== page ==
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Criminal Consequences to Immigration


Criminal conduct, with or without a conviction, can result in serious immigration consequences, including deportation. Even permanent residents can face deportation for criminal conduct, but not U.S. Citizens. If you have been arrested and charged with committing a crime, you should seek immigration advice immediately, and before your criminal case begins. It is in your best interests if your criminal defense attorney and your immigration attorney work together on your case.

Things to bear in mind:

  1. Even a relatively “minor” offense can lead to deportation
  2. You don’t have to be convicted of committing a crime for you to be deported
  3. An expungement has no benefit in immigration proceedings
  4. Crimes can be aggravated felonies or crimes of moral turpitude and both can have serious immigration consequences
  5. A “no contest” plea will result in a conviction as if you had pled “guilty”
  6. Driving without a license or with a suspended license is a criminal act and not “just” a traffic offense
  7. There is no statute of limitations on crimes for immigration purposes and even offense committed decades ago could have serious immigration consequences
  8. Even if you do face deportation for a crime there may be a waiver available to you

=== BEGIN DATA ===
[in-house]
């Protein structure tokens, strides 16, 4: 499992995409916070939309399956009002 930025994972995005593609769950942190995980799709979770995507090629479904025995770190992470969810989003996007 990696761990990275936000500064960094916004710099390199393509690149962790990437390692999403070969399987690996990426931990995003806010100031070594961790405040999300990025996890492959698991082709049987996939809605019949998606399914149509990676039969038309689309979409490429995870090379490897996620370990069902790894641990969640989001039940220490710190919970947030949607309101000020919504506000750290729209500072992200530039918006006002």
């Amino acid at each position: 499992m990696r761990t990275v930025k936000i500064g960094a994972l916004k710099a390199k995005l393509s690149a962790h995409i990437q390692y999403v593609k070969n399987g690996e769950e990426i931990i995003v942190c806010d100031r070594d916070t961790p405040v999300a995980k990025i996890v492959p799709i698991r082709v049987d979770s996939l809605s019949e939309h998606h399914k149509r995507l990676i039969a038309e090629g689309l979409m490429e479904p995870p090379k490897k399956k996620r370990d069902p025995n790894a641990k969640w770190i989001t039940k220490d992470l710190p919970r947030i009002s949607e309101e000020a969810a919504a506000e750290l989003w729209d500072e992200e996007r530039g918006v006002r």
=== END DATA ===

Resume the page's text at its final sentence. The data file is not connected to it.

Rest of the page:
9. There may be post-conviction relief available to you if you have already been convicted of a crime
  10. The immigration laws and regulations regarding criminal conduct of non-U.S. Citizens is extremely complex

If you have been convicted or charged with a crime, it is essential that you speak to an immigration attorney immediately. Contact us today to schedule a consultation.

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USCIS Fee Increase imminent.
File Soon

N-400 Application for Naturalization From $640 to $1,170
I-601A Application for Provisional Unlawful Presence Waivers From $630 to $960
I-751 Petition to Remove the Conditions of Residence: From $595 to $760

For Adjustment of Status, the total filing fee is $1,140 currently and includes applications for the Work Permit and Advance Parole travel document. 

The $1,140 is going down by $20 to $1,120, but those wanting Work Permits and Travel Documents will have to pay for those separately, increasing the $1140 fee to $2,195.